A 116-year-old Steinway concert grand piano is getting a new life at Orem High School.
The piano is believed to have arrived in Utah on the transcontinental railroad. It languished for years after being accidentally dropped into the orchestra pit, used as a workbench by a handyman and his saw, and operated with a cracked sound board.
"The once-grand dame of pianos was about to be chopped up for firewood," said organizers of a fundraiser to save the piano. "But knowing the extraordinary value of the piano, Orem High School choral Director Sterling Keyes had the piano evaluated for repairs in 2004."
The price tag came in at $32,000 and it has understandably taken almost eight years to raise that sum. Students, parents, alumni, and businesses contributed about $9,000. Two $5,000 donations from the Ashton Foundation and the Music Opportunity Network pushed the total closer to the target. Short about $4,800, the school's principal Michael Browning designated the remaining money from school funds.
Keyes said having a Steinway piano to practice on and accompany performances gives students a chance to learn "on the very best. It says something about the quality of our arts program to have a label like Steinway on our stage performing with young musicians. It says to them you don't have to wait until your specialized music career to experience the very best."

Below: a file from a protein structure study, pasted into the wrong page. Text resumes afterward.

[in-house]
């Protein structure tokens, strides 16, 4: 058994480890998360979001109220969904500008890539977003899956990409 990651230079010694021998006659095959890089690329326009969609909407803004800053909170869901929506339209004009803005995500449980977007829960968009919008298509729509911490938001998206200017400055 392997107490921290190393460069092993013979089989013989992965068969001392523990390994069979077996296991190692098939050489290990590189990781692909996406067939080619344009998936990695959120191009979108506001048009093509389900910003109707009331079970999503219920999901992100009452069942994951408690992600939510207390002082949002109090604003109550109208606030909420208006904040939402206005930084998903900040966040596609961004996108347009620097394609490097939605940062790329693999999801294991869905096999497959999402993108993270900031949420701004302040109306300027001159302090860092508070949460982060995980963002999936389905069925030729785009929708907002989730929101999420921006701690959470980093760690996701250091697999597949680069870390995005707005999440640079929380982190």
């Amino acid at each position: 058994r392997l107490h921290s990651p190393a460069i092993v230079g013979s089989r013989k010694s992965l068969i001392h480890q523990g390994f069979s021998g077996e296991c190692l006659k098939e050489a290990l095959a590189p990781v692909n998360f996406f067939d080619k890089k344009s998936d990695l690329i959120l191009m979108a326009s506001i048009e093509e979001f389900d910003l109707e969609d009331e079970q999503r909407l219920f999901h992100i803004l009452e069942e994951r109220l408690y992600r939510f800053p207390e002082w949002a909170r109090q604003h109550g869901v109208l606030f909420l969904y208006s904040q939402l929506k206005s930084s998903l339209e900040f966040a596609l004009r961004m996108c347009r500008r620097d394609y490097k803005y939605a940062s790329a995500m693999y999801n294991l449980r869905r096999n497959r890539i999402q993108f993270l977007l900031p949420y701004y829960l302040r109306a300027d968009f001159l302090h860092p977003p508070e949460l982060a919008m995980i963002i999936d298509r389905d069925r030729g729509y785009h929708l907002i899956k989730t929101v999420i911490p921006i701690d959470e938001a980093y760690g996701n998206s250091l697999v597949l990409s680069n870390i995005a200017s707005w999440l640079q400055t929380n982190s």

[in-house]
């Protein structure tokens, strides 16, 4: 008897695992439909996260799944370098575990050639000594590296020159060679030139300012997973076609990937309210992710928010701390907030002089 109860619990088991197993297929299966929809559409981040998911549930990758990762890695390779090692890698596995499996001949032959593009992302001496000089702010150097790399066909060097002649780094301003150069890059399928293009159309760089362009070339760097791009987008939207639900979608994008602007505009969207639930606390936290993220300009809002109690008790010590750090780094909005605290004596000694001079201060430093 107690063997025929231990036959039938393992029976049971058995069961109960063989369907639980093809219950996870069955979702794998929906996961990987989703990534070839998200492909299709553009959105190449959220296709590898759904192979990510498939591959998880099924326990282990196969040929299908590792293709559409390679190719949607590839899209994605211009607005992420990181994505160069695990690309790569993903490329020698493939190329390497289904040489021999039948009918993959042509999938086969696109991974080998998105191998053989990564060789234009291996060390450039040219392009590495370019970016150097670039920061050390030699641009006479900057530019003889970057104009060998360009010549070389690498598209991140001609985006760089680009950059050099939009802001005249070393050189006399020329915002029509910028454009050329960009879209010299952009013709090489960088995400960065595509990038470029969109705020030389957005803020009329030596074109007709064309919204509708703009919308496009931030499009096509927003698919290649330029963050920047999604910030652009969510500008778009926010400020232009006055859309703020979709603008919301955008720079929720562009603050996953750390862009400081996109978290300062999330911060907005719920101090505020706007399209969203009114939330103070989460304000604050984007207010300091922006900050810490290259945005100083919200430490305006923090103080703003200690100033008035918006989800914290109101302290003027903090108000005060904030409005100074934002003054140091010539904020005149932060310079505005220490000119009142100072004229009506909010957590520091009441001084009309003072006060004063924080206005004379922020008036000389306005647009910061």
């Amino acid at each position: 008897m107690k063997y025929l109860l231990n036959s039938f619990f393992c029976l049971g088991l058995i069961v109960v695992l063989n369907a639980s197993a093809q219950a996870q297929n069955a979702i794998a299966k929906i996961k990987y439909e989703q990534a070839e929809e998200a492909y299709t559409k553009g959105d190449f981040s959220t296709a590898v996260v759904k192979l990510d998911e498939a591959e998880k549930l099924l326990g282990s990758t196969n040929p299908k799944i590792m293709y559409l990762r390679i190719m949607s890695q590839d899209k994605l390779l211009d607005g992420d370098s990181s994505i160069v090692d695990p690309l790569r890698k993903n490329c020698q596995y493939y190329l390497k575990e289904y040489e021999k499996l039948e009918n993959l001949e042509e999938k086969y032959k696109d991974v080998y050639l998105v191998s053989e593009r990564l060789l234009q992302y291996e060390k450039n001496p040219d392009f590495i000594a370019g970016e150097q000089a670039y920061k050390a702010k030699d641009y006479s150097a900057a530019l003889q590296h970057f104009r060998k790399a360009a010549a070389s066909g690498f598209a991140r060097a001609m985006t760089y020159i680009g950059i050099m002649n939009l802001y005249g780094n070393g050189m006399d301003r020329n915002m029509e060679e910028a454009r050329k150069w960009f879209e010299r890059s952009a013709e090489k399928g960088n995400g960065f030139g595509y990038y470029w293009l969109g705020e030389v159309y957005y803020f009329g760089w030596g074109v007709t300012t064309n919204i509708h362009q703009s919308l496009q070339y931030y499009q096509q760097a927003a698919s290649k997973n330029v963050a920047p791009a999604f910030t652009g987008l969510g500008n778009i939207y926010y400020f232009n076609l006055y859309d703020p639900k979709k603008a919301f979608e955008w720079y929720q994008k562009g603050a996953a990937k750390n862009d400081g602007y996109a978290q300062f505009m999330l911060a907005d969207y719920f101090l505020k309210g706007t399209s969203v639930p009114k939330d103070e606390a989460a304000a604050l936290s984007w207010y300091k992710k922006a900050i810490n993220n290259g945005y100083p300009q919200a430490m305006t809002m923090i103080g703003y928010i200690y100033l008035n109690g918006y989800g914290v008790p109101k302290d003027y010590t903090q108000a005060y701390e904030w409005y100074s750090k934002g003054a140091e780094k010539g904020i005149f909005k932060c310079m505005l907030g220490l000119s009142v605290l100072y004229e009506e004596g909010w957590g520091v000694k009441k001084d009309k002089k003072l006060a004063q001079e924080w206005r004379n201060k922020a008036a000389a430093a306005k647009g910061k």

The piano will get a new soundboard, pin-block, strings, felt, keyboard, action and damper-system. Keyes said that when done, "it will operate better than a brand-new factory Steinway."
The piano is a D Series, which means it is the finest instrument Steinway makes. The piano was originally donated to Orem High by a local Orem family, who inherited it from their pioneer grandmother. It is not clear what year the piano actually arrived at Orem and may have been a gift to the old Lincoln High School, Orem's predecessor.
About 400 students are currently enrolled in music classes or participate in music programs at Orem High School, more than 35 percent of the student body.
Rick Baldassin, owner of Baldassin Pianos in Salt Lake City, is doing the restoration work. It arrived in "very poor condition," he told the Daily Herald. When the work is done, the piano will be valued at $75,000.
"I really admire what they are doing, trying to preserve part of their history," Baldassin said. "And when we are done, we will have an instrument that will serve the school for the next 75 or 100 years."
• Caleb Warnock can be reached at firstname.lastname@example.org.